Hippie, please disregard any comments made againts Christianity for the sake of Buddhism. When you become a Buddhist, you must take certain vows, and one of them is to not offend another religious practice that preaches love and compassion. If you do, than you are not a Buddhist in the true form.

There are different forms of Buddhism, Judaism, Christianity and Islam. The Tibetans, Kabbalist, Gnostics, and Sufis have ways to reach enlightenment whether its through prayer, meditation, mind altering plants or self mutilation. Intention can be just as powerful as language, as tone can be just as effective as content.

#18 Vapor

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Posted 28 December 2006 - 09:01 AM

Dr. Dee. That is a cool reference. The martial Bushido ethos ( related to Zen philosophy, Shintoism, ancestor respect/worship, and duty) also did a job on their heads. Given the same cultural backround the venerable General Yamaguchi ( who I believe we later assasinated ) strongly came out against a war with America. His advise, " Let the giant sleep." This true Samurai was ignored by his powerful jingoistic peers and the rest followed.
By the way, I have a crooked cucumber of my own.

#19 Hippie3

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Posted 28 December 2006 - 09:23 AM

the samurai are not to be admired-
they oppressed the people
serving as the armored boot of their feudal overlords' -
enforcing their oppression upon the people.
they are every bit as despicable
as any knight of the crusaders,
armed and armored thugs
living a life of privilege
while preying on the poor and the weak.

#20 Vapor

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Posted 28 December 2006 - 09:30 AM

The Buddhist way is not exclusive of Christianity. There are many "Christian Buddhists."
A case in point...if you want to see some very clean Buddhism follow the works of Father Thomas Merton. I think that he almost got excommunicated at one point over his thinking. This didn't slow him down a bit. As far as I know he was buddies with the Dali Lama who is another really cool consciousness who's works are very worthy within the tradition of the Mahayanna or " Upper Vehicle" school of immediate enlightenment.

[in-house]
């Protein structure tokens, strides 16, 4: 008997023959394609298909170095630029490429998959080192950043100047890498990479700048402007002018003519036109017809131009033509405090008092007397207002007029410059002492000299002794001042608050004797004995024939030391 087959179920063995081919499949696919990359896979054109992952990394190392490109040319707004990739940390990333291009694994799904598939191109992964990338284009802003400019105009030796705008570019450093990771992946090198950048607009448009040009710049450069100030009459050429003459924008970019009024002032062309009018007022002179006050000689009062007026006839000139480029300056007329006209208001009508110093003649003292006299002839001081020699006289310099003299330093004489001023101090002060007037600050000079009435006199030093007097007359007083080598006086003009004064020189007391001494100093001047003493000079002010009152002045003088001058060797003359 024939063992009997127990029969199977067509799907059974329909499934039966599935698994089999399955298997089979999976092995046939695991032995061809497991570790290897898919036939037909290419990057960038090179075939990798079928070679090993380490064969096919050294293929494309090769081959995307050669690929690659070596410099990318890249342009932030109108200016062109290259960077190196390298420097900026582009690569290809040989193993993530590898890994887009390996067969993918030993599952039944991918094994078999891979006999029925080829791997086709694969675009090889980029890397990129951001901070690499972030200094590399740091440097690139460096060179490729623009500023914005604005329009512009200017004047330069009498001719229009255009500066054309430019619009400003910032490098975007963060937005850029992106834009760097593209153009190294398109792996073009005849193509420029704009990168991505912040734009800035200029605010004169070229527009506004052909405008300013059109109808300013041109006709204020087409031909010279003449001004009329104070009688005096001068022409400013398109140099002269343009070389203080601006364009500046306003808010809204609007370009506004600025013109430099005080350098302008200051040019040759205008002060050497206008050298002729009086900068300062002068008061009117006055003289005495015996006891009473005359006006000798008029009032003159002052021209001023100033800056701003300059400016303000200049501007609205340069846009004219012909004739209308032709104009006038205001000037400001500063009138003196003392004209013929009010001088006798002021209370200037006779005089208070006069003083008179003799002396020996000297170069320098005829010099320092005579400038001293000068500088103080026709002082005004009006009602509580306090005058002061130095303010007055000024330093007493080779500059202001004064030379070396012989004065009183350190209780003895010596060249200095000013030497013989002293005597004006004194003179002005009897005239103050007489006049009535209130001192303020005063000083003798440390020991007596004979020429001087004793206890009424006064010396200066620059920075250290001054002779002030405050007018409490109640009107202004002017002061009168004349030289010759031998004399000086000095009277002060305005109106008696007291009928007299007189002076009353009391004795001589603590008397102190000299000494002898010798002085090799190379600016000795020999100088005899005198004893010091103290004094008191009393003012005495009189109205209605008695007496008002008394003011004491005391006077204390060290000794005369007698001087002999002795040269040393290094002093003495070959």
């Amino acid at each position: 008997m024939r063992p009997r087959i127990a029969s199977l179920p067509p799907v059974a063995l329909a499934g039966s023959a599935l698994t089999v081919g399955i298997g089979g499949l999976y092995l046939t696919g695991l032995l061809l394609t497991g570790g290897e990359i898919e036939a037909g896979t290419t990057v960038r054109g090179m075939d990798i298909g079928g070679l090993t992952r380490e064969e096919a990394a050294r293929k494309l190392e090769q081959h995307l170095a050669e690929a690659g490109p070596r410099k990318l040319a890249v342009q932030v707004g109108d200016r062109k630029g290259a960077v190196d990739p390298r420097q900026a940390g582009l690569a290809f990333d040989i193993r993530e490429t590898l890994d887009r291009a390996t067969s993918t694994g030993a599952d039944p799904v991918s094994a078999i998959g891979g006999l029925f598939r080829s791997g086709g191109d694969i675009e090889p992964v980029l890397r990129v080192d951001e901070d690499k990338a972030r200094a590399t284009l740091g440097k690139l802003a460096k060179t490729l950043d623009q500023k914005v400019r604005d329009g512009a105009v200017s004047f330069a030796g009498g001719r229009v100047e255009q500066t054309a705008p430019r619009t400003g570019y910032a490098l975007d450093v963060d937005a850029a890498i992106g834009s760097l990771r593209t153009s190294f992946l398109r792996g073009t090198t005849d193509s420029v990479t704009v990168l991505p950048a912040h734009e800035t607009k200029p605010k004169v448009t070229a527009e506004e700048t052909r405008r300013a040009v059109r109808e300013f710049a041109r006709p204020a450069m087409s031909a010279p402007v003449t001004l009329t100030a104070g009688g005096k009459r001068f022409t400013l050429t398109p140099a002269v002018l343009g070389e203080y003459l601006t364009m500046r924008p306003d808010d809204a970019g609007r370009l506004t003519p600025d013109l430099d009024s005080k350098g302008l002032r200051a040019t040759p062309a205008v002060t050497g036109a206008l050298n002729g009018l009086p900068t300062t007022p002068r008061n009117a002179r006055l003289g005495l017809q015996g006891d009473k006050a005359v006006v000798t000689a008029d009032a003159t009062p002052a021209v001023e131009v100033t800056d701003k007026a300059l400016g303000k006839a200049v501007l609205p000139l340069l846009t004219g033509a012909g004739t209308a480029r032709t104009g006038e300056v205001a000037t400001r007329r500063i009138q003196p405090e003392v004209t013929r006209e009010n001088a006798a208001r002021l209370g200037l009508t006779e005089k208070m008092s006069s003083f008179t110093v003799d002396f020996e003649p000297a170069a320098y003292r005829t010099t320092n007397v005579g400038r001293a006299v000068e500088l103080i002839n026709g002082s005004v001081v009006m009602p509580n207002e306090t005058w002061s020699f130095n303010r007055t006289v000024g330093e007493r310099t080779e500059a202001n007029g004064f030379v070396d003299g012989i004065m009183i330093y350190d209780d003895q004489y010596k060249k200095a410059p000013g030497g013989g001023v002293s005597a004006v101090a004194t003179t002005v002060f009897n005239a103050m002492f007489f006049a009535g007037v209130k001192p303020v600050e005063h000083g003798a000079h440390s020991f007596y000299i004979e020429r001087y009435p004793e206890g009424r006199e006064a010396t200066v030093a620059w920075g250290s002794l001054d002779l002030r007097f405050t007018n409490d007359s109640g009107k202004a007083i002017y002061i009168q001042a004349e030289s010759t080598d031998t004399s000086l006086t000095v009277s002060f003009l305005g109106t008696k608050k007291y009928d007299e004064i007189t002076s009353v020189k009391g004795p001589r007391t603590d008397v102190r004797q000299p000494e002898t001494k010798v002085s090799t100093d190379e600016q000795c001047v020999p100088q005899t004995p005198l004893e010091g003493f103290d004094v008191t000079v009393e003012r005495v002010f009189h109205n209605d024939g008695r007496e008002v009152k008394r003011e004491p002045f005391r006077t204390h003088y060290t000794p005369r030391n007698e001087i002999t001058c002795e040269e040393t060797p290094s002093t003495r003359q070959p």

A person can bring whatever their source beliefs are to Buddhism. Its doors are open. The Void is a big place and can accomodate anything to start with.
Most of the world religions are much stiffer in this respect. Their doors are relatively closed to other than their own, or closely resembling their own, thought systems. They are protecting their market share of followers by implementing, institutionalizing, and perpetuating various, relatively effective, forms of mind control. Insofar as this contributes to a moral consciousness and an upright life, it is good. Insofar as it enslaves human consciousness and supports inhumanity it is bad.

From the Mahayanna perspective one can realize a moral consciousness and a way to think good, be good, and actually do good outside of the confines of slavery and within the context of unlimited liberation.

Eugene Herigel was not a Buddhist before he encountered the experience that led him to author " Zen and the Art of Archery." Neither was the man, his name escapes me, who did the tremendous read, "Zen and the Art of Motorcycle Maintainance." Even after their enlightening experiences they remained what they had come with but adjusted and enhanced through the illumination of their experience.
These are landmark books for anyone interested in living Buddhism and you don't need to know a damn thing about archery or cycles to benifit from them.